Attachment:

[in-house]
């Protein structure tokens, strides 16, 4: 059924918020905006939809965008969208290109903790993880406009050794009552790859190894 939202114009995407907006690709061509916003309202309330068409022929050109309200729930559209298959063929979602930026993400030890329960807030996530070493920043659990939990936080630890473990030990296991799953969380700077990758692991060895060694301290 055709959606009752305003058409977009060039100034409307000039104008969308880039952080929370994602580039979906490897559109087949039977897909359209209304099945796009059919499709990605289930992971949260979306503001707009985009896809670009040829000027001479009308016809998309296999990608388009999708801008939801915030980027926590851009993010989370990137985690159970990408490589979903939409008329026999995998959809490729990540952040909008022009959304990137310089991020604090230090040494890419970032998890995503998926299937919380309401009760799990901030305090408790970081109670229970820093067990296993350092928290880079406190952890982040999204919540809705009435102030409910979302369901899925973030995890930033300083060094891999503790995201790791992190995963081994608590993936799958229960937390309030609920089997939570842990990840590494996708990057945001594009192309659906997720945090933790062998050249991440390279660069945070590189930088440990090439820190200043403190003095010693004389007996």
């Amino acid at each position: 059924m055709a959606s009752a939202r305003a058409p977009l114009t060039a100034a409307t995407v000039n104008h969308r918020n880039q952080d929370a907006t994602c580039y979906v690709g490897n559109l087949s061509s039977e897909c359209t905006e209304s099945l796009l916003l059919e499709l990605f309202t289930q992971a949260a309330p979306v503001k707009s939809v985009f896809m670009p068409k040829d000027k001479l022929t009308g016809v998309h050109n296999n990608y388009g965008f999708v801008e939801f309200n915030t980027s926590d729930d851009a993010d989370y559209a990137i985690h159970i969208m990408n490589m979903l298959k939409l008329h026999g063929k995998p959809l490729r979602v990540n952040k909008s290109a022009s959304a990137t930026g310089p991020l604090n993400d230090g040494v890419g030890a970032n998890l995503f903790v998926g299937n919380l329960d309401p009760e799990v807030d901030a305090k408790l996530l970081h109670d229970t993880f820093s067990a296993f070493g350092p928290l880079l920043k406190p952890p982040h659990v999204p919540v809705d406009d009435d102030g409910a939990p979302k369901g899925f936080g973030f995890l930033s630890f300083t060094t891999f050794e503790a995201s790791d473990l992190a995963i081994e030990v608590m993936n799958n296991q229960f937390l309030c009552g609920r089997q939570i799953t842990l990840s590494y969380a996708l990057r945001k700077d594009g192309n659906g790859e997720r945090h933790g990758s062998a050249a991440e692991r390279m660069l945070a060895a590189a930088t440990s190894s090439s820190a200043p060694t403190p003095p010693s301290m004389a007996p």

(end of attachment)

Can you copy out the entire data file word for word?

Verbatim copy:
[in-house]
């Protein structure tokens, strides 16, 4: 059924918020905006939809965008969208290109903790993880406009050794009552790859190894 939202114009995407907006690709061509916003309202309330068409022929050109309200729930559209298959063929979602930026993400030890329960807030996530070493920043659990939990936080630890473990030990296991799953969380700077990758692991060895060694301290 055709959606009752305003058409977009060039100034409307000039104008969308880039952080929370994602580039979906490897559109087949039977897909359209209304099945796009059919499709990605289930992971949260979306503001707009985009896809670009040829000027001479009308016809998309296999990608388009999708801008939801915030980027926590851009993010989370990137985690159970990408490589979903939409008329026999995998959809490729990540952040909008022009959304990137310089991020604090230090040494890419970032998890995503998926299937919380309401009760799990901030305090408790970081109670229970820093067990296993350092928290880079406190952890982040999204919540809705009435102030409910979302369901899925973030995890930033300083060094891999503790995201790791992190995963081994608590993936799958229960937390309030609920089997939570842990990840590494996708990057945001594009192309659906997720945090933790062998050249991440390279660069945070590189930088440990090439820190200043403190003095010693004389007996």
């Amino acid at each position: 059924m055709a959606s009752a939202r305003a058409p977009l114009t060039a100034a409307t995407v000039n104008h969308r918020n880039q952080d929370a907006t994602c580039y979906v690709g490897n559109l087949s061509s039977e897909c359209t905006e209304s099945l796009l916003l059919e499709l990605f309202t289930q992971a949260a309330p979306v503001k707009s939809v985009f896809m670009p068409k040829d000027k001479l022929t009308g016809v998309h050109n296999n990608y388009g965008f999708v801008e939801f309200n915030t980027s926590d729930d851009a993010d989370y559209a990137i985690h159970i969208m990408n490589m979903l298959k939409l008329h026999g063929k995998p959809l490729r979602v990540n952040k909008s290109a022009s959304a990137t930026g310089p991020l604090n993400d230090g040494v890419g030890a970032n998890l995503f903790v998926g299937n919380l329960d309401p009760e799990v807030d901030a305090k408790l996530l970081h109670d229970t993880f820093s067990a296993f070493g350092p928290l880079l920043k406190p952890p982040h659990v999204p919540v809705d406009d009435d102030g409910a939990p979302k369901g899925f936080g973030f995890l930033s630890f300083t060094t891999f050794e503790a995201s790791d473990l992190a995963i081994e030990v608590m993936n799958n296991q229960f937390l309030c009552g609920r089997q939570i799953t842990l990840s590494y969380a996708l990057r945001k700077d594009g192309n659906g790859e997720r945090h933790g990758s062998a050249a991440e692991r390279m660069l945070a060895a590189a930088t440990s190894s090439s820190a200043p060694t403190p003095p010693s301290m004389a007996p």